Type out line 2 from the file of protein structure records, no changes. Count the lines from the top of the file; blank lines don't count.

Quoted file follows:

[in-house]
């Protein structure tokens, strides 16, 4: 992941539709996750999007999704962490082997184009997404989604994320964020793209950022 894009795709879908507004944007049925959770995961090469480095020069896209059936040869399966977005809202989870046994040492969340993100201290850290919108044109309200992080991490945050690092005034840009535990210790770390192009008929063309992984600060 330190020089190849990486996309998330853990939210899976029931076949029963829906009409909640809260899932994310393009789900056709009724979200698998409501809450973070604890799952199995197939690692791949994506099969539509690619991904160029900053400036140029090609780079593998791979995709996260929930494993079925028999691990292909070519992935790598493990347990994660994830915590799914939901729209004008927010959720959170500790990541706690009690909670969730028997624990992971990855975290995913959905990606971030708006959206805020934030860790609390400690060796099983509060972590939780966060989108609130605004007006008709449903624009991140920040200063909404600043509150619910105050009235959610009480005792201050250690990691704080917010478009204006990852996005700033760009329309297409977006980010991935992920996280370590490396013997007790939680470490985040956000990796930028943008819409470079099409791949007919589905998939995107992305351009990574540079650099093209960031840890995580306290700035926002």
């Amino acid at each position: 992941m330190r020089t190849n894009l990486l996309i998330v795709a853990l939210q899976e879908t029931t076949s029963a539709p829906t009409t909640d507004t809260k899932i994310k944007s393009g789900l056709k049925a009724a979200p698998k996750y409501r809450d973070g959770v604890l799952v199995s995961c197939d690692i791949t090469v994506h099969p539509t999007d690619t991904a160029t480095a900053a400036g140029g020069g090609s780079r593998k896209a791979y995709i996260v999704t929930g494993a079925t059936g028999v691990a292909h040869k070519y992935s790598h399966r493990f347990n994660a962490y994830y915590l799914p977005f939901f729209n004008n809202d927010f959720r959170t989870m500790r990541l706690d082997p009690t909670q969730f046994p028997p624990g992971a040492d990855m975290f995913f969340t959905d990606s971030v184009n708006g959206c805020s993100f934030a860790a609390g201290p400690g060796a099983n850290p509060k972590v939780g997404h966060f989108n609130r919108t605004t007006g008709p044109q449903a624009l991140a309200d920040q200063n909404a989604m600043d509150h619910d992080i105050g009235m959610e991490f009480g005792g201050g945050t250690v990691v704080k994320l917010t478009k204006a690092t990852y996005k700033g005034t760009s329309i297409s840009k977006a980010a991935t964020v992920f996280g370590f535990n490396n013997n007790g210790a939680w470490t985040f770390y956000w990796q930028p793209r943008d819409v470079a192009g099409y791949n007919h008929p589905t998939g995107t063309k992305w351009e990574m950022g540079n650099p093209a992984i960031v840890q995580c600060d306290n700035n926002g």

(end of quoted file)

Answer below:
């Protein structure tokens, strides 16, 4: 992941539709996750999007999704962490082997184009997404989604994320964020793209950022 894009795709879908507004944007049925959770995961090469480095020069896209059936040869399966977005809202989870046994040492969340993100201290850290919108044109309200992080991490945050690092005034840009535990210790770390192009008929063309992984600060 330190020089190849990486996309998330853990939210899976029931076949029963829906009409909640809260899932994310393009789900056709009724979200698998409501809450973070604890799952199995197939690692791949994506099969539509690619991904160029900053400036140029090609780079593998791979995709996260929930494993079925028999691990292909070519992935790598493990347990994660994830915590799914939901729209004008927010959720959170500790990541706690009690909670969730028997624990992971990855975290995913959905990606971030708006959206805020934030860790609390400690060796099983509060972590939780966060989108609130605004007006008709449903624009991140920040200063909404600043509150619910105050009235959610009480005792201050250690990691704080917010478009204006990852996005700033760009329309297409977006980010991935992920996280370590490396013997007790939680470490985040956000990796930028943008819409470079099409791949007919589905998939995107992305351009990574540079650099093209960031840890995580306290700035926002």